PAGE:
monitor: getting filter (from myfilter.pf)
monitor: compiling
monitorfilter:
Compiled OK.
monitor: loading
monitor: monitoring (control-C to stop)
eth0:i[84]: 172.16.1.1 -> 172.16.1.2 (ICMP) len=84 id=21213
ICMP: type=8 code=0 echo request id=7018 seq=256
eth0:I[84]: 172.16.1.1 -> 172.16.1.2 (ICMP) len=84 id=21213
ICMP: type=8 code=0 echo request id=7018 seq=256
eth0:o[84]: 172.16.1.2 -> 172.16.1.1 (ICMP) len=84 id=24620
ICMP: type=0 code=0 echo reply id=7018 seq=256
eth0:O[84]: 172.16.1.2 -> 172.16.1.1 (ICMP) len=84 id=24620
ICMP: type=0 code=0 echo reply id=7018 seq=256
^C
monitor: caught sig 2
monitor: unloading
Figure 3: fw monitor – using filter expressions in a file

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Please use ^D (that is Control + D) as EOF (End Of File) character when reading the filter expression
from standard input. fw monitor reads the expression just up to this point and processes it.

[Expert@cpmodule]# fw monitor -f -
monitor: getting filter (from stdin)
accept [9:1]=1;
^D
monitor: compiling
monitorfilter:
Compiled OK.
monitor: loading
monitor: monitoring (control-C to stop)
eth0:i[84]: 172.16.1.1 -> 172.16.1.2 (ICMP) len=84 id=21307
ICMP: type=8 code=0 echo request id=7530 seq=256
eth0:I[84]: 172.16.1.1 -> 172.16.1.2 (ICMP) len=84 id=21307
ICMP: type=8 code=0 echo request id=7530 seq=256
eth0:o[84]: 172.16.1.2 -> 172.16.1.1 (ICMP) len=84 id=24623
ICMP: type=0 code=0 echo reply id=7530 seq=256
eth0:O[84]: 172.16.1.2 -> 172.16.1.1 (ICMP) len=84 id=24623
ICMP: type=0 code=0 echo reply id=7530 seq=256
^C
monitor: caught sig 2
monitor: unloading
Figure 4: fw monitor – reading filter expressions from standard input

Limit the packet length [-l len]

fw monitor allow you to limit the packet data which will be read from the kernel with -l. Refer to Limit
the packet length for further information. This is especially useful if you have to debug high sensitive
communication. It allows you to capture only the headers of a packet (e.g. IP and TCP header) while
omitting the actual payload. Therefore you can debug the communication without seeing the actual data
transmitted. Another possibility is to keep the amount of data low. If you don't need the actual payload for
debugging you can decrease the file site by omitting the payload. It’s also very useful to reduce packet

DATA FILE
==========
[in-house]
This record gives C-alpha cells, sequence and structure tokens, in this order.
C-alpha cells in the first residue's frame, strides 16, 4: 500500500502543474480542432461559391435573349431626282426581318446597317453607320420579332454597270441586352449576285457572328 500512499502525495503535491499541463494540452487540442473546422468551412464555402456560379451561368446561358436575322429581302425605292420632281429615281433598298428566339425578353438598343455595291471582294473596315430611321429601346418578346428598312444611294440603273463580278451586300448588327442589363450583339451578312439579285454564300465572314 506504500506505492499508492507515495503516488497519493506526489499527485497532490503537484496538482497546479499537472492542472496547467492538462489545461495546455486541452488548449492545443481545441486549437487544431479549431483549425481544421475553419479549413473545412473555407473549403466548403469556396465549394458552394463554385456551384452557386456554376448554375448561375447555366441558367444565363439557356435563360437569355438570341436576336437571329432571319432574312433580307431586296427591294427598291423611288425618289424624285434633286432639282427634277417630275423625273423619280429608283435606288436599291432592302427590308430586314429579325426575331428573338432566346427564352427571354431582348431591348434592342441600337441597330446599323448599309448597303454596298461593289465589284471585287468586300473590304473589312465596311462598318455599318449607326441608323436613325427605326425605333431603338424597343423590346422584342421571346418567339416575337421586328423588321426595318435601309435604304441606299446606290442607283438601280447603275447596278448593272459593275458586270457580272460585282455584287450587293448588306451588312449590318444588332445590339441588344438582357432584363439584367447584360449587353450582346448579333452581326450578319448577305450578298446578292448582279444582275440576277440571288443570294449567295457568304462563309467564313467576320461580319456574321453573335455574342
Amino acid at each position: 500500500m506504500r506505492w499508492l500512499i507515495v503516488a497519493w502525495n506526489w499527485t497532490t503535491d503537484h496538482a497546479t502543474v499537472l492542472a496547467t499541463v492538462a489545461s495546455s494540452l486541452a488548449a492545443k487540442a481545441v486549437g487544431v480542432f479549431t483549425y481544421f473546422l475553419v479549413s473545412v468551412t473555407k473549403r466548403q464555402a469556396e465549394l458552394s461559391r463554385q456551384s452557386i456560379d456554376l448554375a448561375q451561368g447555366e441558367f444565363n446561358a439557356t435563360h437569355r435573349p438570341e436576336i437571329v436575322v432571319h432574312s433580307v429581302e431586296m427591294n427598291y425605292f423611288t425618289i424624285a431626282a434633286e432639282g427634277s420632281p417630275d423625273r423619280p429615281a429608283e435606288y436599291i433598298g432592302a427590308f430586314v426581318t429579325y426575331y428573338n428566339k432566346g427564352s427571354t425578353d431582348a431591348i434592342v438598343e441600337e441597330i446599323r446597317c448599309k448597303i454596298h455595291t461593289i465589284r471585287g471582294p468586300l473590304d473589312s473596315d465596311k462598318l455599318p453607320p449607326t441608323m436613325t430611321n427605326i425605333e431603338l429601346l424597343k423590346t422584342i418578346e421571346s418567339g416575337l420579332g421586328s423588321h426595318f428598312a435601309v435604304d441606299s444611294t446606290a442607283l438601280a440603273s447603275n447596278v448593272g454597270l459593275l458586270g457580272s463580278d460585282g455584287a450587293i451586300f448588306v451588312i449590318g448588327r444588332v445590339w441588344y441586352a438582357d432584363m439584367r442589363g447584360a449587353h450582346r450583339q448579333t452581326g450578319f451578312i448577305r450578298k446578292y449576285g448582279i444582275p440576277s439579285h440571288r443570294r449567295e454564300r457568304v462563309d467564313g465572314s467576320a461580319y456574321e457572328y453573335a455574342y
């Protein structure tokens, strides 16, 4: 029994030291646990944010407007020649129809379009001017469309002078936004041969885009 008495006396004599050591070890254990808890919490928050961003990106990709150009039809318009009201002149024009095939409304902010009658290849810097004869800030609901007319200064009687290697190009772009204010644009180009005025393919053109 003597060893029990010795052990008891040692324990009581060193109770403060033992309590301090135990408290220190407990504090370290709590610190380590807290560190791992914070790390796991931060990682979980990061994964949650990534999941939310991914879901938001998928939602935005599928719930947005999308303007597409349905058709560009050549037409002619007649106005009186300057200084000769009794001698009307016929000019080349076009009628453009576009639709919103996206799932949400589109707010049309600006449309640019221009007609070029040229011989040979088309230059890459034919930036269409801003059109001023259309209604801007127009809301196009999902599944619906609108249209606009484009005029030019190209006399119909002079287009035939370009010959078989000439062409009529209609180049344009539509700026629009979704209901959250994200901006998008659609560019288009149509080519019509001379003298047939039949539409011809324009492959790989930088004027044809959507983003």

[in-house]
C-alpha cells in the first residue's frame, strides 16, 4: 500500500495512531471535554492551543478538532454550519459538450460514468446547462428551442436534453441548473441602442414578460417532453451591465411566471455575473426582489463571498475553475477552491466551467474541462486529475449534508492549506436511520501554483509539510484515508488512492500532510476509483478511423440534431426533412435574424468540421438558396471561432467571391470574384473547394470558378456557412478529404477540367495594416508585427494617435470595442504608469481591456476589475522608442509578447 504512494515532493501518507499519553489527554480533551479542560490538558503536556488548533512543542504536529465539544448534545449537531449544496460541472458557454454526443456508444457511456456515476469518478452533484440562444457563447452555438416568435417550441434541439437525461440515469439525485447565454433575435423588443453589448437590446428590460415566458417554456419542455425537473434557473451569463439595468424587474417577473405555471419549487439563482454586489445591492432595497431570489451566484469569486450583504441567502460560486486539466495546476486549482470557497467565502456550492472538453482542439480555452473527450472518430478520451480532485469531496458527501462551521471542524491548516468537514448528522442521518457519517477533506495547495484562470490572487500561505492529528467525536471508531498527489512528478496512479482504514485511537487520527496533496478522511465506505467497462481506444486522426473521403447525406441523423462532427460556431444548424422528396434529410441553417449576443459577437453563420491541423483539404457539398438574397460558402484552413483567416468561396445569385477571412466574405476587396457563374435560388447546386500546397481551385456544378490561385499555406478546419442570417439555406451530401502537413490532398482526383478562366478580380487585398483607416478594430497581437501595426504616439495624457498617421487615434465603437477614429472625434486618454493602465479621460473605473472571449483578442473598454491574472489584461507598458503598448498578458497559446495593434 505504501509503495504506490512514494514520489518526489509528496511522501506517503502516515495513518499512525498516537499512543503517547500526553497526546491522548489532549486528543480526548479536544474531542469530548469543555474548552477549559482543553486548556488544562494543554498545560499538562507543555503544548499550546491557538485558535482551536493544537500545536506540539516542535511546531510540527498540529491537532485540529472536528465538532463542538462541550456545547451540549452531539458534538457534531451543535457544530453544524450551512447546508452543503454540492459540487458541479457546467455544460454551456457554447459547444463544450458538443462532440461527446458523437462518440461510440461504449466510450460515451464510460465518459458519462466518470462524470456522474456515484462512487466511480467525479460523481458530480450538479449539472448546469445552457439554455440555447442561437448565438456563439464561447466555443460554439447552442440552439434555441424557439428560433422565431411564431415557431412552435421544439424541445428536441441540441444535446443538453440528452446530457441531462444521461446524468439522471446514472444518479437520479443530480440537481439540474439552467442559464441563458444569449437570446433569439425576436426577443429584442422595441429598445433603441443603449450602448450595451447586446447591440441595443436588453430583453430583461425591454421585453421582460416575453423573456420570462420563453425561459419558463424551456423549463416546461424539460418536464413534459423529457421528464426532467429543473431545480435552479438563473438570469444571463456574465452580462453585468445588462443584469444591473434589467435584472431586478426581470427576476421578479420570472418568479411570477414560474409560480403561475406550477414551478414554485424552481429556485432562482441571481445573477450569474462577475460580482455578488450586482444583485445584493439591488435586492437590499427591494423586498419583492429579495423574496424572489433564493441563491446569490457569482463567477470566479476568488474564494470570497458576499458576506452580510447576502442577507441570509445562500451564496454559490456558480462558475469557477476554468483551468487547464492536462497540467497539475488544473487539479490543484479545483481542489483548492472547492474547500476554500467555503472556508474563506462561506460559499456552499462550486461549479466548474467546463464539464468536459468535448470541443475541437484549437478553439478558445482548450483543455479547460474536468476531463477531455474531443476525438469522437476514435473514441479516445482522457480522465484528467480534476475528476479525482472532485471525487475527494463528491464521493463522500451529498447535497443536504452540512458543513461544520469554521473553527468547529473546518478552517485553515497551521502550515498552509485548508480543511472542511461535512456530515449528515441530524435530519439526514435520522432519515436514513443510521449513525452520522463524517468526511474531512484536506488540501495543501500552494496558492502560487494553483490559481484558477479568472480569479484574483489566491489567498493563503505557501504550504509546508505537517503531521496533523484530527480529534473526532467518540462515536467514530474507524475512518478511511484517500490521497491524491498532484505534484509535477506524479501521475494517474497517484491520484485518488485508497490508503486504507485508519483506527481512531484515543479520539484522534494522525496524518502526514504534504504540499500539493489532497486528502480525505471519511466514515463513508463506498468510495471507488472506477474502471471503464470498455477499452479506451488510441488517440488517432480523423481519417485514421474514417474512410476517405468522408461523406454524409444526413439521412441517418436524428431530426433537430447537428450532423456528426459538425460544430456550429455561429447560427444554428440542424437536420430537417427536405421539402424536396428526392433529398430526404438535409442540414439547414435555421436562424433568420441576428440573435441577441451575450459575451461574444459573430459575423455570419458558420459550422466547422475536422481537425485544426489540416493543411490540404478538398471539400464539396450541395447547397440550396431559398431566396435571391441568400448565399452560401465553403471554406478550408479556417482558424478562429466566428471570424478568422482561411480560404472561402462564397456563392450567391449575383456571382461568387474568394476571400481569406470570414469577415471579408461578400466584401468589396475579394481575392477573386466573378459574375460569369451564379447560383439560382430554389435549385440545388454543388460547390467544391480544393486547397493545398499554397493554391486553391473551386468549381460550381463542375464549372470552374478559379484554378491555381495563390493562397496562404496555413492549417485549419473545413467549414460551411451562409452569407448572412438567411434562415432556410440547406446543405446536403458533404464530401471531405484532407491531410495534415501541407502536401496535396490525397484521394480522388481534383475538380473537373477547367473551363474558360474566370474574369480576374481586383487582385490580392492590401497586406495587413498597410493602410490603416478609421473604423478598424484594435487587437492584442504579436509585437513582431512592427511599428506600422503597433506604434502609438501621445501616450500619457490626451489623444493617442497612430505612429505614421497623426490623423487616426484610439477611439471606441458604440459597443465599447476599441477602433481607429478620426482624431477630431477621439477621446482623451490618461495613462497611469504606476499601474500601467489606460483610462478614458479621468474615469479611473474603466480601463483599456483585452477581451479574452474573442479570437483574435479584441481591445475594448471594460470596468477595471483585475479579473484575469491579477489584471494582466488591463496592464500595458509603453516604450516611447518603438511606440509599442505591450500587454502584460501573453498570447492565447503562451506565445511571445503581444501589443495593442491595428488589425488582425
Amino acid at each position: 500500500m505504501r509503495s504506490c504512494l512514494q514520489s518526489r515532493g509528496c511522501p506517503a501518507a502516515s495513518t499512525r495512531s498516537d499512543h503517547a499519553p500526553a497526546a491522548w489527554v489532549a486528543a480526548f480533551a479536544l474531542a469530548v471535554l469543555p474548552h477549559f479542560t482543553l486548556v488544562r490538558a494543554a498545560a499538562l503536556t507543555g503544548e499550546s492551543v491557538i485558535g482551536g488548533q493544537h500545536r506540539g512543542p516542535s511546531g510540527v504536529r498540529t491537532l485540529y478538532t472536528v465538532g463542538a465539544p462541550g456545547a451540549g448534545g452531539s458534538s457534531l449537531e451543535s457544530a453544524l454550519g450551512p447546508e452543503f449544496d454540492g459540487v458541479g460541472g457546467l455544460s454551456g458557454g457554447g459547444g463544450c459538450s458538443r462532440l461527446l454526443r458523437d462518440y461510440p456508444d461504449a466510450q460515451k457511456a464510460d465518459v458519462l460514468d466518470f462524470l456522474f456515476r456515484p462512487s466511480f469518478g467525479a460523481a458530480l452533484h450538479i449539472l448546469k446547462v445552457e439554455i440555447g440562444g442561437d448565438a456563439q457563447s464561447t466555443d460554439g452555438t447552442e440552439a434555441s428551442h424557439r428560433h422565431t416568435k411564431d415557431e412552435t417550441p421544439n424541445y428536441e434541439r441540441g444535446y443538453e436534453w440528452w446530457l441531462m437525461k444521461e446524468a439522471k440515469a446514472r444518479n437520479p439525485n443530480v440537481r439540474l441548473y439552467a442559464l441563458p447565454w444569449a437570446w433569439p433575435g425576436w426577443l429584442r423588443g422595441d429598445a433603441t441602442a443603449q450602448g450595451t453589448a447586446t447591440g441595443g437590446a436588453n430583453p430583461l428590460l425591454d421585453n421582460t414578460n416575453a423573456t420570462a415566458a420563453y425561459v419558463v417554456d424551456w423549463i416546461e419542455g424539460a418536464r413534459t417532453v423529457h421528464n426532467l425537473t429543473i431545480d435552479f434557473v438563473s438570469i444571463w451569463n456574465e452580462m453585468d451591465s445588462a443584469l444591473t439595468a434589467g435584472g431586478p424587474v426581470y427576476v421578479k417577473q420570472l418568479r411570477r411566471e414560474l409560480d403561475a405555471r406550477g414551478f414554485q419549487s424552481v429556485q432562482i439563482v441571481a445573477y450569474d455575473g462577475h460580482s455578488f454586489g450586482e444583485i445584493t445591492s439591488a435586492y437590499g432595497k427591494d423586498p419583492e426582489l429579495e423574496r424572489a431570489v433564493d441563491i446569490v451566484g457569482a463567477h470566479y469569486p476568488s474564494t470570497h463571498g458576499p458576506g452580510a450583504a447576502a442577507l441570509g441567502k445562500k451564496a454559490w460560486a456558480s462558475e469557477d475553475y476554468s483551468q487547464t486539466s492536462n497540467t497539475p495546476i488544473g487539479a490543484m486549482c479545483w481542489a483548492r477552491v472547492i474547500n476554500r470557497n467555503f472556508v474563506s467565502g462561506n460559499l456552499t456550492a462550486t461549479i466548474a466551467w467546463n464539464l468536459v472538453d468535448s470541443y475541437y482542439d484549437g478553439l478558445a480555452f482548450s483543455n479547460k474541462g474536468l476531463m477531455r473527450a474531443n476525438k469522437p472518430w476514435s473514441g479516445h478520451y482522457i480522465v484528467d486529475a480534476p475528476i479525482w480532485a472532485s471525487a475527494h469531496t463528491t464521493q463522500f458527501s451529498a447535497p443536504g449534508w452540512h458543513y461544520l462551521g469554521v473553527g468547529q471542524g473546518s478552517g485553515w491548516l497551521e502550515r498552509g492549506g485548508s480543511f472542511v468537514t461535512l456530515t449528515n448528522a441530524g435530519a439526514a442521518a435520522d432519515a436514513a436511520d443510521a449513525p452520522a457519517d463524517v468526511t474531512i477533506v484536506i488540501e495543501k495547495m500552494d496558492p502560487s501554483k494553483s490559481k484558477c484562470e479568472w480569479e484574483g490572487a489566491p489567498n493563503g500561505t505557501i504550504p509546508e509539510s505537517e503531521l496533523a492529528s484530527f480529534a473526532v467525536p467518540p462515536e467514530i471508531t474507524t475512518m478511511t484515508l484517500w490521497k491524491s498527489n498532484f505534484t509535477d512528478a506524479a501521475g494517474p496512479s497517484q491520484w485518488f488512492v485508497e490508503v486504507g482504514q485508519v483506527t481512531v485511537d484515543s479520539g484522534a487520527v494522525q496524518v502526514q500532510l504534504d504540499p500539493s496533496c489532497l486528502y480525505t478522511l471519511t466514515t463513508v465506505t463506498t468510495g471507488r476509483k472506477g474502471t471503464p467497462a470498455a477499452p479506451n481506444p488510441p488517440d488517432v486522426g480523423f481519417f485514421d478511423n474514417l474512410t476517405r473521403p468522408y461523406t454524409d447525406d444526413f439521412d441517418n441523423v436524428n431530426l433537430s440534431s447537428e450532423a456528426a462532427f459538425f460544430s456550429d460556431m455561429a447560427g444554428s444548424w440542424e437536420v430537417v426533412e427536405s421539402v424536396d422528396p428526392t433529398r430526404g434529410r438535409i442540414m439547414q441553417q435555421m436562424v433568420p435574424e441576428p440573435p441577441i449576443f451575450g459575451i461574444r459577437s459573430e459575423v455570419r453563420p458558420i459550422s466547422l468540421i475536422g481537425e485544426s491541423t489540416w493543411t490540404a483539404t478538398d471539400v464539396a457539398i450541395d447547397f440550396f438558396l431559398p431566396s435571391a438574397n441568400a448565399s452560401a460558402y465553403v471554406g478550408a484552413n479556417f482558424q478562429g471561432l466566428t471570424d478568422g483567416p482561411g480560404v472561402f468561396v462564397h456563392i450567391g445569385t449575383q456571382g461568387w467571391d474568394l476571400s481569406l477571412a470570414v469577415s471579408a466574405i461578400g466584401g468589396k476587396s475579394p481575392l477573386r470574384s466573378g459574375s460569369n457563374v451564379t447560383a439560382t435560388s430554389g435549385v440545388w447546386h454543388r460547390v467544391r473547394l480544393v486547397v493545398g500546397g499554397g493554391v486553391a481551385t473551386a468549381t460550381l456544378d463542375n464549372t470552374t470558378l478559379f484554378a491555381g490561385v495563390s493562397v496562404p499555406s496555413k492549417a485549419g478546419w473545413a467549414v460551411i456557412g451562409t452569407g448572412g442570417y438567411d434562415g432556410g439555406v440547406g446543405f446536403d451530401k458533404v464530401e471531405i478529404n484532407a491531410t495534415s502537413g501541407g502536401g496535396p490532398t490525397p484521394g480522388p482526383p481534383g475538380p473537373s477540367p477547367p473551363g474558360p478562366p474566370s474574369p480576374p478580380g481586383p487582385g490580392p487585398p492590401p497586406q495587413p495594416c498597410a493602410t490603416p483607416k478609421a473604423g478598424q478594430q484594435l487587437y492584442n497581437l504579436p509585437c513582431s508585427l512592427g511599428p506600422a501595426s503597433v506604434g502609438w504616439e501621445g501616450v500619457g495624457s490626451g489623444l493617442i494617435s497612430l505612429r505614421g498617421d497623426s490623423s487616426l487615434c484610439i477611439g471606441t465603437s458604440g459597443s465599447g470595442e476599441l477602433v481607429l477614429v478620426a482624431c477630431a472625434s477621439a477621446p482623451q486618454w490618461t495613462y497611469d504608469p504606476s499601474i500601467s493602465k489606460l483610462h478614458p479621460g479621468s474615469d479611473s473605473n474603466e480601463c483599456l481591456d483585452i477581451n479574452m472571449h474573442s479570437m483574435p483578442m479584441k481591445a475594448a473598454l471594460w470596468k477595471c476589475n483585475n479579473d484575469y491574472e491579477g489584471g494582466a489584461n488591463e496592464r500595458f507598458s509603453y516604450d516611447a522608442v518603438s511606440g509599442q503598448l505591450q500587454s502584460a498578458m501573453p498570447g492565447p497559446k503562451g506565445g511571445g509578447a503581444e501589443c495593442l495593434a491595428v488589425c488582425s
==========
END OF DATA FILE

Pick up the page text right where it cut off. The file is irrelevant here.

loss on high-loaded machines. fw monitor uses a buffer to transfer the packets from kernel to user
space. If you reduce the size of a single packet this buffer won’t fill up so fast.

Capture masks [-m mask]

By default fw monitor captures packets before and after the virtual machine in both directions (these
positions can be changed. Refer to How to change the position of the fw monitor chain module for more
information). The option –m options allows you to specify in which of the four positions you are interested.
For further information refer to Capture masks.

Print packet/payload data [-x offset[,len]]

In addition to the IP and Transport header fw monitor can also print the packets’ raw data. This can be
done using the –x option. Optionally it is also possible to limit the data written to the screen. Please refer
to Print packet/payload data for more information.

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Write output to file [-o <file>]

In addition to the ability to print out the packet’s information, fw monitor is also able to save the raw
packets’ data to a file. The file format used is the same format used by tools like snoop (Refer to Snoop
file format (RFC 1761) for further information). This file format can be examined using by tools like snoop,
tcpdump or Ethereal.

[Expert@cpmodule]# fw monitor -e 'accept ip_p=1;' -o ping.cap


monitor: getting filter (from command line)
monitor: compiling
monitorfilter:
Compiled OK.
monitor: loading
monitor: monitoring (control-C to stop)
12
^C # of captured packets
monitor: caught sig 2
monitor: unloading
Figure 5: fw monitor – writing raw packet data to a file

The snoop file format is normally used to store Layer 2 frames. For “normal” capture files this

!
means that the frame includes data like a source and a destination MAC address. fw monitor
operates in the firewall kernel and therefore has no access to Layer 2 information like MAC
addresses anymore. Instead of writing random MAC addresses, fw monitor includes information
like interface name, direction and chain position as “MAC addresses”.

Insert fw monitor chain module at a specifc position <[-pi pos] [-pI pos] [-po pos] [-pO
pos] | -p all >

In addition to capture masks (which give you the ability to specify whether you are interested in packets in
a specific position) fw monitor has the ability to define where exactly (in the FireWall-1 chain) the
packets should be captured. This can be defined using –p[iIoO] [pos]. Please refer to How to
change the position of the fw monitor chain module for further information.

Use absolute chain positions [-a]

If you use fw monitor to output the capture into a file (option –o), one of the fields written down to the
capture file is the chain position of the fw monitor chain module. Together with an simultaneous
execution of fw ctl chain you can determine where the packet was captured (see How to change the
position of the fw monitor chain module for more information on this). Especially when using –p all you